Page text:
I have always had an interest in West African affairs, history and culture, along with a commitment to ensuring peace and security in the U.S. and abroad. My parents are Nigerian, and prior to my Boren Scholarship, I had traveled to the country multiple times. Although my parents are not Yoruba, the Yoruba language is an important language in the country. When I found out about the African Languages Initiative (AFLI), I thought it was the perfect opportunity to acquire language and cultural skills that would further my professional goals of working in West African affairs. I hope to complete the Boren Service requirement by working for the State Department in the Bureau of African Affairs.
As part of AFLI, I began my study of Yoruba in the U.S. before going abroad to Nigeria. The intensive summer language program at the University of Florida was intense and enjoyable at the same time. Along with classroom study, we went on bi-weekly excursions related to African language and culture. It was motivating to be surrounded by likeminded students and teachers who all shared an interest in Africa. By the end of the 8-week course, I had reached the intermediate level.
I continued my study of Yoruba in Nigeria at the University of Ibadan in Oyo State. I also lived with a Yoruba host family who spoke the language with me all the time. Simply being in Ibadan, where the original Yoruba is spoken, was tremendously helpful. The environment was critical to my speaking and understanding the language. In addition to my classes and host family, I had a language partner who I met with for an hour a day, four days a week. In this immersive environment, there was no way I could not learn something new each day. Culture and language are intertwined, and as I progressed in my language skills, I began to better understand the culture. Besides my family and language partner, I also enjoyed bi-weekly excursions around Ibadan, which helped me to further realize that language learning does not take place only in the classroom.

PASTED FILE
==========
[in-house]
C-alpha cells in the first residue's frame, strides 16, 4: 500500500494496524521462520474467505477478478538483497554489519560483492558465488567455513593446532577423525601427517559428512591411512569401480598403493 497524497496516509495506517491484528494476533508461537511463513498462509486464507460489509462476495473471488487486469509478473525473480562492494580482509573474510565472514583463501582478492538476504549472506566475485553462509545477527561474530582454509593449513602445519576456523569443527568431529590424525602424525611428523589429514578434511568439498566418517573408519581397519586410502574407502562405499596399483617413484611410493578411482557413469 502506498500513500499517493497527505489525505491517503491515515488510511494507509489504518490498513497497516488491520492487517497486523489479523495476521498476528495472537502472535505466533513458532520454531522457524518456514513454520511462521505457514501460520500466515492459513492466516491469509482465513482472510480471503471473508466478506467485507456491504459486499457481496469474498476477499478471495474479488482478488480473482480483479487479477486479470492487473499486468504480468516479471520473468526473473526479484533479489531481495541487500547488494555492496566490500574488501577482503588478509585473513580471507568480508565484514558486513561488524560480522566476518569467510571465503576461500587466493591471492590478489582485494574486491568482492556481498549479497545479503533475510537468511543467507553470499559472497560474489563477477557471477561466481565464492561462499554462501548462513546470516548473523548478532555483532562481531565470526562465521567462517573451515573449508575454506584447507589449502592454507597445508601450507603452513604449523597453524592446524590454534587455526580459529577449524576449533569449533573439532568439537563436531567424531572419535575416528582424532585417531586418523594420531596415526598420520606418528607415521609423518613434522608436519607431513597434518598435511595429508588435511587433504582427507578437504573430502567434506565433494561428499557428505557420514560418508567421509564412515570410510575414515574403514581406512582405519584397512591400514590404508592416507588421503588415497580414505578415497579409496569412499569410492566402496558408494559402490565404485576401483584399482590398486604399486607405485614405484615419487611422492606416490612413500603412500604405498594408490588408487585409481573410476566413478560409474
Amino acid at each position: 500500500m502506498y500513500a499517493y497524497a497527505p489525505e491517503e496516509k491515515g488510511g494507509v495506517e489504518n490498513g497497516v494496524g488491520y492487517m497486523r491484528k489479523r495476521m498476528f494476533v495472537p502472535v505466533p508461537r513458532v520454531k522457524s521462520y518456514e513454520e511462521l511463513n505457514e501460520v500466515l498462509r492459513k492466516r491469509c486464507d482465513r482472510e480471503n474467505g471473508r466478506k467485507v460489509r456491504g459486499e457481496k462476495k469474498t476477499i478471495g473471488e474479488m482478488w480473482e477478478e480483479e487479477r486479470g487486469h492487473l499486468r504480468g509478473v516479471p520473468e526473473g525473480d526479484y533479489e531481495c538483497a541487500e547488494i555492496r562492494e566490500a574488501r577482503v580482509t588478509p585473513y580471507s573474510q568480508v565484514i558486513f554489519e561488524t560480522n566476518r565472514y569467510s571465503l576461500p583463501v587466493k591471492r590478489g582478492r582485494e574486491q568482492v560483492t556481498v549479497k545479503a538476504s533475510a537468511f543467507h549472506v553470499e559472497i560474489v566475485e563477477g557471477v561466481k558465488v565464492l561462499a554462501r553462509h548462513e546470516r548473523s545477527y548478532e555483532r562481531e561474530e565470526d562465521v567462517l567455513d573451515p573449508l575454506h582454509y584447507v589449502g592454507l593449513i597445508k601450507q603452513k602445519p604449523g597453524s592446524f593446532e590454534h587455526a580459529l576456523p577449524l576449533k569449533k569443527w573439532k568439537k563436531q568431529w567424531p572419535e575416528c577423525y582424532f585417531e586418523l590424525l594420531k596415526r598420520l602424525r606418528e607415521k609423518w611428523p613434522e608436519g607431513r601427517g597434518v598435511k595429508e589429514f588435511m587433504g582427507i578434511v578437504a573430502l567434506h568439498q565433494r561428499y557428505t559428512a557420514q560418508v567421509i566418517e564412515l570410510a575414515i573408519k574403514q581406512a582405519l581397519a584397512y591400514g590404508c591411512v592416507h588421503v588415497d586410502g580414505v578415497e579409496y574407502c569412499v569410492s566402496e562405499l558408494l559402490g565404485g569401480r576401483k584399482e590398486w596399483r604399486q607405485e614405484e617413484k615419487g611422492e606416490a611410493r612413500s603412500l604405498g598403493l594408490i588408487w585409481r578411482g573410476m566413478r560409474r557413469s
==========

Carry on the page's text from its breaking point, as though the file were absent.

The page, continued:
I would advise future applicants to be sure about the language and country they chose to study. Learning a new language in a foreign country is not easy; it is fun, but it can also be frustrating at times. You must make sure your interest in the language will carry you through rough times. Your commitment and determination must be strong.
Written: December 2013